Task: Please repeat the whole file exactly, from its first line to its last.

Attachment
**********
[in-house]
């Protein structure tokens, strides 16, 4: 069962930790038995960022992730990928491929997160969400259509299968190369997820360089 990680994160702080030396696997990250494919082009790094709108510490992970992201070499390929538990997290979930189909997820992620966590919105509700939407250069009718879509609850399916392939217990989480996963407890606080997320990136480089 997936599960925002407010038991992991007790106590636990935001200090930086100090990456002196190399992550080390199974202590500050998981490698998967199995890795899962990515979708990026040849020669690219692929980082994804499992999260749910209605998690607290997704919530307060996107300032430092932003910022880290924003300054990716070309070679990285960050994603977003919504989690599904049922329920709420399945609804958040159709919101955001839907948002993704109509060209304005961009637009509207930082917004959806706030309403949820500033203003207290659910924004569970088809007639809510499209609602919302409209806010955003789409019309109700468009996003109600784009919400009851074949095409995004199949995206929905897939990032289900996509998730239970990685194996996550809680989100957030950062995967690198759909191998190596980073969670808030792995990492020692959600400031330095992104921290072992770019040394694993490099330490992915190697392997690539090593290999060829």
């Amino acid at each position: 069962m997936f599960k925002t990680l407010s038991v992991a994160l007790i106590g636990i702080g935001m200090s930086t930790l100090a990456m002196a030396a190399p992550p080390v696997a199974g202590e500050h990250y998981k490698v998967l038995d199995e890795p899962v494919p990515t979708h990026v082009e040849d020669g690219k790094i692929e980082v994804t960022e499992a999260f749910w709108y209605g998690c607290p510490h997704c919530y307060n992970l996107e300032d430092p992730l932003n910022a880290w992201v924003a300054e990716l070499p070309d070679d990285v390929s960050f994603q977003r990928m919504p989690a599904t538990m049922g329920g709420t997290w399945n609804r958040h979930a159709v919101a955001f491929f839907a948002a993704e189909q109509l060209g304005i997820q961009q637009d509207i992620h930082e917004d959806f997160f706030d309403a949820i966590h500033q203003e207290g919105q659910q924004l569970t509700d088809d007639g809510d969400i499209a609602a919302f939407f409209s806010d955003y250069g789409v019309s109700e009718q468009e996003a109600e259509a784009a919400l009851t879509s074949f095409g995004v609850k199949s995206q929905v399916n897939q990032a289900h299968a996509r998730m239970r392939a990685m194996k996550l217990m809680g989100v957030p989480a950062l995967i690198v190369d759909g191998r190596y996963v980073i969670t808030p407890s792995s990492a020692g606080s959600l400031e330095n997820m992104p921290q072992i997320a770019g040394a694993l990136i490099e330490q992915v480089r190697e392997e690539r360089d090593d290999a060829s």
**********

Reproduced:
[in-house]
């Protein structure tokens, strides 16, 4: 069962930790038995960022992730990928491929997160969400259509299968190369997820360089 990680994160702080030396696997990250494919082009790094709108510490992970992201070499390929538990997290979930189909997820992620966590919105509700939407250069009718879509609850399916392939217990989480996963407890606080997320990136480089 997936599960925002407010038991992991007790106590636990935001200090930086100090990456002196190399992550080390199974202590500050998981490698998967199995890795899962990515979708990026040849020669690219692929980082994804499992999260749910209605998690607290997704919530307060996107300032430092932003910022880290924003300054990716070309070679990285960050994603977003919504989690599904049922329920709420399945609804958040159709919101955001839907948002993704109509060209304005961009637009509207930082917004959806706030309403949820500033203003207290659910924004569970088809007639809510499209609602919302409209806010955003789409019309109700468009996003109600784009919400009851074949095409995004199949995206929905897939990032289900996509998730239970990685194996996550809680989100957030950062995967690198759909191998190596980073969670808030792995990492020692959600400031330095992104921290072992770019040394694993490099330490992915190697392997690539090593290999060829």
């Amino acid at each position: 069962m997936f599960k925002t990680l407010s038991v992991a994160l007790i106590g636990i702080g935001m200090s930086t930790l100090a990456m002196a030396a190399p992550p080390v696997a199974g202590e500050h990250y998981k490698v998967l038995d199995e890795p899962v494919p990515t979708h990026v082009e040849d020669g690219k790094i692929e980082v994804t960022e499992a999260f749910w709108y209605g998690c607290p510490h997704c919530y307060n992970l996107e300032d430092p992730l932003n910022a880290w992201v924003a300054e990716l070499p070309d070679d990285v390929s960050f994603q977003r990928m919504p989690a599904t538990m049922g329920g709420t997290w399945n609804r958040h979930a159709v919101a955001f491929f839907a948002a993704e189909q109509l060209g304005i997820q961009q637009d509207i992620h930082e917004d959806f997160f706030d309403a949820i966590h500033q203003e207290g919105q659910q924004l569970t509700d088809d007639g809510d969400i499209a609602a919302f939407f409209s806010d955003y250069g789409v019309s109700e009718q468009e996003a109600e259509a784009a919400l009851t879509s074949f095409g995004v609850k199949s995206q929905v399916n897939q990032a289900h299968a996509r998730m239970r392939a990685m194996k996550l217990m809680g989100v957030p989480a950062l995967i690198v190369d759909g191998r190596y996963v980073i969670t808030p407890s792995s990492a020692g606080s959600l400031e330095n997820m992104p921290q072992i997320a770019g040394a694993l990136i490099e330490q992915v480089r190697e392997e690539r360089d090593d290999a060829s």